Have you heard the expression that the simplest things are best? While it’s true in many cases, this statement is an invaluable lesson for rediscovering food. Given the amount and variety of fast food and convenient, packaged food options available, we can go for days without eating any fresh produce. Eating a fruit breakfast is a big step in the way of correcting this. The go-to breakfast in our home is a bowl of fresh, seasonal fruit with some almond milk, seeds, and a good dash of fine cinnamon.
This breakfast is easy on your digestive system and allows your body to detoxify naturally. I found that the more we aim to understand the body and how miraculously it functions, the easier it is to make adjustments to our lifestyle. When you understand the different processes that take place in your body, you begin to see what your body requires in order for it to function optimally.
An argument for the fruit-only breakfast
Jacques Caluwé, in his book, Working Consciously with Your Body, provides a great guideline for how our day should be structured in terms of the three bodily cycles, namely 1) elimination and distribution, 2) expansion and assimilation, and 3) recuperation. The elimination phase begins at 4:00 in the morning and ends at noon. This means that we should carefully consider our food choices, so that we do not interrupt our natural cleaning process. In line with Food Combining principles, Caluwé advocates a fruit-only breakfast, and recommends that heavier, more complex foods be eaten only after noon.
Fruit and satiety
Remember that fresh, raw fruit and vegetables are high-water foods. Processed foods, by contrast, have often been dehydrated and stripped from it’s natural nutrients. While in Western societies we’ve become accustomed to associating the heaviness in our stomachs with satiety, we should be aware that that heaviness does not benefit us. When consuming fruit, we are left with a light feeling in our bodies, which may be an unfamiliar experience, but it does not equate to hunger. This doesn’t, however, mean that we should starve ourselves.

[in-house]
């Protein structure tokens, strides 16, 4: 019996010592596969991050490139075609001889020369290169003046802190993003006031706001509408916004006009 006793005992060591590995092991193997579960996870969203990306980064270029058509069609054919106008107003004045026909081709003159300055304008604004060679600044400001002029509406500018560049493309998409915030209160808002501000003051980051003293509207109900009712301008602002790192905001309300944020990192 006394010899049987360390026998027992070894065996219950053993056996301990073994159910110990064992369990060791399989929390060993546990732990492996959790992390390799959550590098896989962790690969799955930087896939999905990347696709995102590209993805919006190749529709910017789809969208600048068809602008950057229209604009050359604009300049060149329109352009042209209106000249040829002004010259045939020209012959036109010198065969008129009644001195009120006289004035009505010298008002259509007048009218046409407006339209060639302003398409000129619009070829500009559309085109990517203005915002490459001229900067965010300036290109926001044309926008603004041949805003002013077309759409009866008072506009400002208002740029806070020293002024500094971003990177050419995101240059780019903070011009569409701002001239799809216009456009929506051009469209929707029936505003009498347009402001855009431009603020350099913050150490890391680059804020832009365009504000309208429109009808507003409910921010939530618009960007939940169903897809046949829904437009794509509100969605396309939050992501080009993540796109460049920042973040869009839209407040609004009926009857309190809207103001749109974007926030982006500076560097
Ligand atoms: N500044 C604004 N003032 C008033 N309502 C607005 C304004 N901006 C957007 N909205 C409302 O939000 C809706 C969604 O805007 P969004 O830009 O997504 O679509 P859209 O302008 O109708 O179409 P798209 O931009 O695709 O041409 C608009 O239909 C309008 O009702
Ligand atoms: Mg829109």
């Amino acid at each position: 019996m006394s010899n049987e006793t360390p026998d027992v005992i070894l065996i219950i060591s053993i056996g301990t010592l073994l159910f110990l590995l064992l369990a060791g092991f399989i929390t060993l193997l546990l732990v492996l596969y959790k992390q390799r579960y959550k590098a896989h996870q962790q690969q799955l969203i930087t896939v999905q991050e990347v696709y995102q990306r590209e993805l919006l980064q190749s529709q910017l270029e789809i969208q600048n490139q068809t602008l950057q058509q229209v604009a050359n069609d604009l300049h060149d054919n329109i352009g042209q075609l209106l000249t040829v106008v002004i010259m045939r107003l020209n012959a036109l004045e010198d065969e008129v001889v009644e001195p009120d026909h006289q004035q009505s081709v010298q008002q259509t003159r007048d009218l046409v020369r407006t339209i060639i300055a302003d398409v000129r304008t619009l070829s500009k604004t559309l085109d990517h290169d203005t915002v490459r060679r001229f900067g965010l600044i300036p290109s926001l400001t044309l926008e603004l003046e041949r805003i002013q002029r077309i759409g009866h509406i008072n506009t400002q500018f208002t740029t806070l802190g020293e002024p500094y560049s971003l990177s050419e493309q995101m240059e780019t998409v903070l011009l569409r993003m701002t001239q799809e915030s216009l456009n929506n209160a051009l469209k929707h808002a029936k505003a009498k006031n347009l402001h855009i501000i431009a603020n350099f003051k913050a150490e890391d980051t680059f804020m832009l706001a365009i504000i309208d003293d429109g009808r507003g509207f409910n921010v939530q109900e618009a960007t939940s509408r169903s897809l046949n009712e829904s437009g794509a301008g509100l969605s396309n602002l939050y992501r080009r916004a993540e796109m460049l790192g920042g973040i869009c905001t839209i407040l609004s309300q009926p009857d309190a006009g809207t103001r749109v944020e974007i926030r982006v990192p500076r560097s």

A word on food combining
Those who have done intensive research on proper Food Combining, suggest that one could eat as much as desired, whilst taking care not to overeat. Food combining refers to the concept that different kinds of foods require different digestive processes. While the legitmacy of this idea is largely disputed in available literature, and while it has not been extensively researched in the scientific realm, I will say this:
It makes sense to me, and I have personally experienced the effects of proper food combining. We do not exclusively practice this manner of eating in our daily lives, but it is something we consider every time we eat. Both my husband and I have experienced the digestive issues that come with poorly combined foods, and we’ve even experienced weight loss while combining foods appropriately.
For the purpose of kick-starting your fruit breakfast routine, please consult the food combining list below. This list is not exhaustive, and focuses exclusively on fruit, due to the topic at hand:
Pineapple, Plum, Pomegranate
Papaya, Peach, Pear
Dates, Dried Fruit
Acidic fruit combines well with sub-acidic fruit, and fairly with sweet fruit.
Sub-acidic fruit combines fairly with sweet fruit.
Acidic fruit combine fairly with nuts and seeds.
Melons should always be eaten by themselves. Do not combine with other fruit.
Put into practice
When creating your own breakfast, try not to fret too much about the ‘rules.’ You’ll develop confidence as you learn more, and as you feel your body responding to the positive change made. Initially, you may want to stick to a few familiar fruits that are in season, and experiment a little. Add a splash of almond milk, a dash of cinnamon, and a sprinkle of seeds. The combinations are endless.
Caluwé, J. (2001). Consciously working with your body. Cape Town: Spearhead.
Kenton, L. (2000). The biogenic food combining diet. United Kingdom: Vermilion.